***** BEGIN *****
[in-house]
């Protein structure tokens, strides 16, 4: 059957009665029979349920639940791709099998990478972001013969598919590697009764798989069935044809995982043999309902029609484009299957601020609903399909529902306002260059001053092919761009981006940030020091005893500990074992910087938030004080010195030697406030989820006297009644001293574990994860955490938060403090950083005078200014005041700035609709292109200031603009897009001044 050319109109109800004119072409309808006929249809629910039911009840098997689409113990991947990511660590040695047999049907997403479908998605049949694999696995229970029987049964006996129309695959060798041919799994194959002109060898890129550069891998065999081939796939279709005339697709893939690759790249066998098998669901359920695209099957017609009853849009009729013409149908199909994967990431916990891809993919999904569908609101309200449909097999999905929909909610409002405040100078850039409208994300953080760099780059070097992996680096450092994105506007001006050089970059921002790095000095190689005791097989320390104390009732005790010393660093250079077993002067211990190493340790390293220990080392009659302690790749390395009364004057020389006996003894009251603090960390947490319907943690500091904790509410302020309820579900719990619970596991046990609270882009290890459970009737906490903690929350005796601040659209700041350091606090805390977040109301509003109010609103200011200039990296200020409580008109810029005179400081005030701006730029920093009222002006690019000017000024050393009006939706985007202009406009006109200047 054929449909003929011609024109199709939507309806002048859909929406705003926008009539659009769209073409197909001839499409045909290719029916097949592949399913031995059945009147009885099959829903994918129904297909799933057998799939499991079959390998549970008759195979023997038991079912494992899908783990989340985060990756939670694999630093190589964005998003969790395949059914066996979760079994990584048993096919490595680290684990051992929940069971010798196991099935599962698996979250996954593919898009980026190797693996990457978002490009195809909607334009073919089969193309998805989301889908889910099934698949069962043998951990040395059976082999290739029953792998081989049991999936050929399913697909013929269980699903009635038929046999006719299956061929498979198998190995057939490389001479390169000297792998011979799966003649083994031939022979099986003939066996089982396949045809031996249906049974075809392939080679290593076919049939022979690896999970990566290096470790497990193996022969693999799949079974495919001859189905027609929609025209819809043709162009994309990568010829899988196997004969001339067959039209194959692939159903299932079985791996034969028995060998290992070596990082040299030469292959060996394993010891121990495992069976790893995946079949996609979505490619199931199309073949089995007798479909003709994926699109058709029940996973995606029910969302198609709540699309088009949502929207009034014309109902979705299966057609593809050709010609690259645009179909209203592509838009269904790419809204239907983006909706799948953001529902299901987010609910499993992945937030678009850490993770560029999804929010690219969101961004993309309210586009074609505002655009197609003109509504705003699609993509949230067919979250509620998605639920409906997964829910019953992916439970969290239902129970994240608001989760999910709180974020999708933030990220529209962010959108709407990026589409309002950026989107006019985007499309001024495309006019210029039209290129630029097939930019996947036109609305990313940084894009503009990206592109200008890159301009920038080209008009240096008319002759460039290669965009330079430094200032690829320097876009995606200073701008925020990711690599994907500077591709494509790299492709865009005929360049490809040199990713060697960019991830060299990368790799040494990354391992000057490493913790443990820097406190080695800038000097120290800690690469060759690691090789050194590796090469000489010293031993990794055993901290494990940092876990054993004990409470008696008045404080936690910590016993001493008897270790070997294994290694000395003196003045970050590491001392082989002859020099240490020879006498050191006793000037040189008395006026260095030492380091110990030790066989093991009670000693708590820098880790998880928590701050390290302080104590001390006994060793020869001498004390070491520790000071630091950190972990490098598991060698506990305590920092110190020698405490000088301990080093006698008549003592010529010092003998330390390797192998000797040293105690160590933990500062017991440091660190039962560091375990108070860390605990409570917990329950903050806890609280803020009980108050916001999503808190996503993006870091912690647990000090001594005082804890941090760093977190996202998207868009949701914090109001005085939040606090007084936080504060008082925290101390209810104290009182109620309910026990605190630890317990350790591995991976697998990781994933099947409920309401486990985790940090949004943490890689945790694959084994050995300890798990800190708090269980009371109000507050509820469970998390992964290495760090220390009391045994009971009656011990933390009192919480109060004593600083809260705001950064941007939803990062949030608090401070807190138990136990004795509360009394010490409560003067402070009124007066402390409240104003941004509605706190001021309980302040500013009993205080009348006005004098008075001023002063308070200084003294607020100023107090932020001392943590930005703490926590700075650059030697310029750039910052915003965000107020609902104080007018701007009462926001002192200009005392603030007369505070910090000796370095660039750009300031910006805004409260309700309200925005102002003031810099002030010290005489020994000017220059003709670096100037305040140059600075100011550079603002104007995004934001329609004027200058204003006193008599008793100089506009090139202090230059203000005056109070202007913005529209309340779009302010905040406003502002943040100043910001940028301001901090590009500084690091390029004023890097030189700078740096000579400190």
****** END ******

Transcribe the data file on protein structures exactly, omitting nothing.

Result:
[in-house]
């Protein structure tokens, strides 16, 4: 059957009665029979349920639940791709099998990478972001013969598919590697009764798989069935044809995982043999309902029609484009299957601020609903399909529902306002260059001053092919761009981006940030020091005893500990074992910087938030004080010195030697406030989820006297009644001293574990994860955490938060403090950083005078200014005041700035609709292109200031603009897009001044 050319109109109800004119072409309808006929249809629910039911009840098997689409113990991947990511660590040695047999049907997403479908998605049949694999696995229970029987049964006996129309695959060798041919799994194959002109060898890129550069891998065999081939796939279709005339697709893939690759790249066998098998669901359920695209099957017609009853849009009729013409149908199909994967990431916990891809993919999904569908609101309200449909097999999905929909909610409002405040100078850039409208994300953080760099780059070097992996680096450092994105506007001006050089970059921002790095000095190689005791097989320390104390009732005790010393660093250079077993002067211990190493340790390293220990080392009659302690790749390395009364004057020389006996003894009251603090960390947490319907943690500091904790509410302020309820579900719990619970596991046990609270882009290890459970009737906490903690929350005796601040659209700041350091606090805390977040109301509003109010609103200011200039990296200020409580008109810029005179400081005030701006730029920093009222002006690019000017000024050393009006939706985007202009406009006109200047 054929449909003929011609024109199709939507309806002048859909929406705003926008009539659009769209073409197909001839499409045909290719029916097949592949399913031995059945009147009885099959829903994918129904297909799933057998799939499991079959390998549970008759195979023997038991079912494992899908783990989340985060990756939670694999630093190589964005998003969790395949059914066996979760079994990584048993096919490595680290684990051992929940069971010798196991099935599962698996979250996954593919898009980026190797693996990457978002490009195809909607334009073919089969193309998805989301889908889910099934698949069962043998951990040395059976082999290739029953792998081989049991999936050929399913697909013929269980699903009635038929046999006719299956061929498979198998190995057939490389001479390169000297792998011979799966003649083994031939022979099986003939066996089982396949045809031996249906049974075809392939080679290593076919049939022979690896999970990566290096470790497990193996022969693999799949079974495919001859189905027609929609025209819809043709162009994309990568010829899988196997004969001339067959039209194959692939159903299932079985791996034969028995060998290992070596990082040299030469292959060996394993010891121990495992069976790893995946079949996609979505490619199931199309073949089995007798479909003709994926699109058709029940996973995606029910969302198609709540699309088009949502929207009034014309109902979705299966057609593809050709010609690259645009179909209203592509838009269904790419809204239907983006909706799948953001529902299901987010609910499993992945937030678009850490993770560029999804929010690219969101961004993309309210586009074609505002655009197609003109509504705003699609993509949230067919979250509620998605639920409906997964829910019953992916439970969290239902129970994240608001989760999910709180974020999708933030990220529209962010959108709407990026589409309002950026989107006019985007499309001024495309006019210029039209290129630029097939930019996947036109609305990313940084894009503009990206592109200008890159301009920038080209008009240096008319002759460039290669965009330079430094200032690829320097876009995606200073701008925020990711690599994907500077591709494509790299492709865009005929360049490809040199990713060697960019991830060299990368790799040494990354391992000057490493913790443990820097406190080695800038000097120290800690690469060759690691090789050194590796090469000489010293031993990794055993901290494990940092876990054993004990409470008696008045404080936690910590016993001493008897270790070997294994290694000395003196003045970050590491001392082989002859020099240490020879006498050191006793000037040189008395006026260095030492380091110990030790066989093991009670000693708590820098880790998880928590701050390290302080104590001390006994060793020869001498004390070491520790000071630091950190972990490098598991060698506990305590920092110190020698405490000088301990080093006698008549003592010529010092003998330390390797192998000797040293105690160590933990500062017991440091660190039962560091375990108070860390605990409570917990329950903050806890609280803020009980108050916001999503808190996503993006870091912690647990000090001594005082804890941090760093977190996202998207868009949701914090109001005085939040606090007084936080504060008082925290101390209810104290009182109620309910026990605190630890317990350790591995991976697998990781994933099947409920309401486990985790940090949004943490890689945790694959084994050995300890798990800190708090269980009371109000507050509820469970998390992964290495760090220390009391045994009971009656011990933390009192919480109060004593600083809260705001950064941007939803990062949030608090401070807190138990136990004795509360009394010490409560003067402070009124007066402390409240104003941004509605706190001021309980302040500013009993205080009348006005004098008075001023002063308070200084003294607020100023107090932020001392943590930005703490926590700075650059030697310029750039910052915003965000107020609902104080007018701007009462926001002192200009005392603030007369505070910090000796370095660039750009300031910006805004409260309700309200925005102002003031810099002030010290005489020994000017220059003709670096100037305040140059600075100011550079603002104007995004934001329609004027200058204003006193008599008793100089506009090139202090230059203000005056109070202007913005529209309340779009302010905040406003502002943040100043910001940028301001901090590009500084690091390029004023890097030189700078740096000579400190």